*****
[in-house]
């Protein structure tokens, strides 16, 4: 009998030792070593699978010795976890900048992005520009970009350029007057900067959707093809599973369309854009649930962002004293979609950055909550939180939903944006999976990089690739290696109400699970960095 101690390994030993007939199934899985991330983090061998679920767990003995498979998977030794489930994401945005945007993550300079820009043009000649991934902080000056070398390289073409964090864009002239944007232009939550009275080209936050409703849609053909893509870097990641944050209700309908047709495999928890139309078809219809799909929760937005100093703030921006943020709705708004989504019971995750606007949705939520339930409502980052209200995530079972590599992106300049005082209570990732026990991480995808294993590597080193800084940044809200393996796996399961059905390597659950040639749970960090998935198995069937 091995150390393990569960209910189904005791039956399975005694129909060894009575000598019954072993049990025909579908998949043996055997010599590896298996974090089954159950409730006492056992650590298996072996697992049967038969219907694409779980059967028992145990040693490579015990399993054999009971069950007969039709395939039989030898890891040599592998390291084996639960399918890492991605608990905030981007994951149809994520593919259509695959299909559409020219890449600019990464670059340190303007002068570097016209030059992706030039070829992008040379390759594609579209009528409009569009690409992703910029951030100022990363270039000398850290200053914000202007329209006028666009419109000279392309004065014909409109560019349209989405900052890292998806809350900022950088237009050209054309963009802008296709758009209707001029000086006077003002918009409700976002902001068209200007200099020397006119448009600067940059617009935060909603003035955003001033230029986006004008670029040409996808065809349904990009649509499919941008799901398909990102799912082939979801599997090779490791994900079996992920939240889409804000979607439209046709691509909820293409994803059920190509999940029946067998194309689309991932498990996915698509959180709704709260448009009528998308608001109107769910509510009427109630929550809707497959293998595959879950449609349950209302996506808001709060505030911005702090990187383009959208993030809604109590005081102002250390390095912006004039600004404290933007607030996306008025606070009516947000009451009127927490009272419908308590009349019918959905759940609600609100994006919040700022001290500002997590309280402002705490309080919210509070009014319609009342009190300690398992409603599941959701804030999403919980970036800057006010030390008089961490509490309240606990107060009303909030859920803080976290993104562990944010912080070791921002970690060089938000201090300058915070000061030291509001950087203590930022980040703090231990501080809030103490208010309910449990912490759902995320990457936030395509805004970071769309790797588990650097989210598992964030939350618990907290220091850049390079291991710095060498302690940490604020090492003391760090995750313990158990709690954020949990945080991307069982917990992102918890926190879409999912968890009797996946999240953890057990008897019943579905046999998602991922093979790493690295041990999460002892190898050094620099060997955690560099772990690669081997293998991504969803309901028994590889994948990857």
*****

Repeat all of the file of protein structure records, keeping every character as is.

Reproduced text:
[in-house]
């Protein structure tokens, strides 16, 4: 009998030792070593699978010795976890900048992005520009970009350029007057900067959707093809599973369309854009649930962002004293979609950055909550939180939903944006999976990089690739290696109400699970960095 101690390994030993007939199934899985991330983090061998679920767990003995498979998977030794489930994401945005945007993550300079820009043009000649991934902080000056070398390289073409964090864009002239944007232009939550009275080209936050409703849609053909893509870097990641944050209700309908047709495999928890139309078809219809799909929760937005100093703030921006943020709705708004989504019971995750606007949705939520339930409502980052209200995530079972590599992106300049005082209570990732026990991480995808294993590597080193800084940044809200393996796996399961059905390597659950040639749970960090998935198995069937 091995150390393990569960209910189904005791039956399975005694129909060894009575000598019954072993049990025909579908998949043996055997010599590896298996974090089954159950409730006492056992650590298996072996697992049967038969219907694409779980059967028992145990040693490579015990399993054999009971069950007969039709395939039989030898890891040599592998390291084996639960399918890492991605608990905030981007994951149809994520593919259509695959299909559409020219890449600019990464670059340190303007002068570097016209030059992706030039070829992008040379390759594609579209009528409009569009690409992703910029951030100022990363270039000398850290200053914000202007329209006028666009419109000279392309004065014909409109560019349209989405900052890292998806809350900022950088237009050209054309963009802008296709758009209707001029000086006077003002918009409700976002902001068209200007200099020397006119448009600067940059617009935060909603003035955003001033230029986006004008670029040409996808065809349904990009649509499919941008799901398909990102799912082939979801599997090779490791994900079996992920939240889409804000979607439209046709691509909820293409994803059920190509999940029946067998194309689309991932498990996915698509959180709704709260448009009528998308608001109107769910509510009427109630929550809707497959293998595959879950449609349950209302996506808001709060505030911005702090990187383009959208993030809604109590005081102002250390390095912006004039600004404290933007607030996306008025606070009516947000009451009127927490009272419908308590009349019918959905759940609600609100994006919040700022001290500002997590309280402002705490309080919210509070009014319609009342009190300690398992409603599941959701804030999403919980970036800057006010030390008089961490509490309240606990107060009303909030859920803080976290993104562990944010912080070791921002970690060089938000201090300058915070000061030291509001950087203590930022980040703090231990501080809030103490208010309910449990912490759902995320990457936030395509805004970071769309790797588990650097989210598992964030939350618990907290220091850049390079291991710095060498302690940490604020090492003391760090995750313990158990709690954020949990945080991307069982917990992102918890926190879409999912968890009797996946999240953890057990008897019943579905046999998602991922093979790493690295041990999460002892190898050094620099060997955690560099772990690669081997293998991504969803309901028994590889994948990857």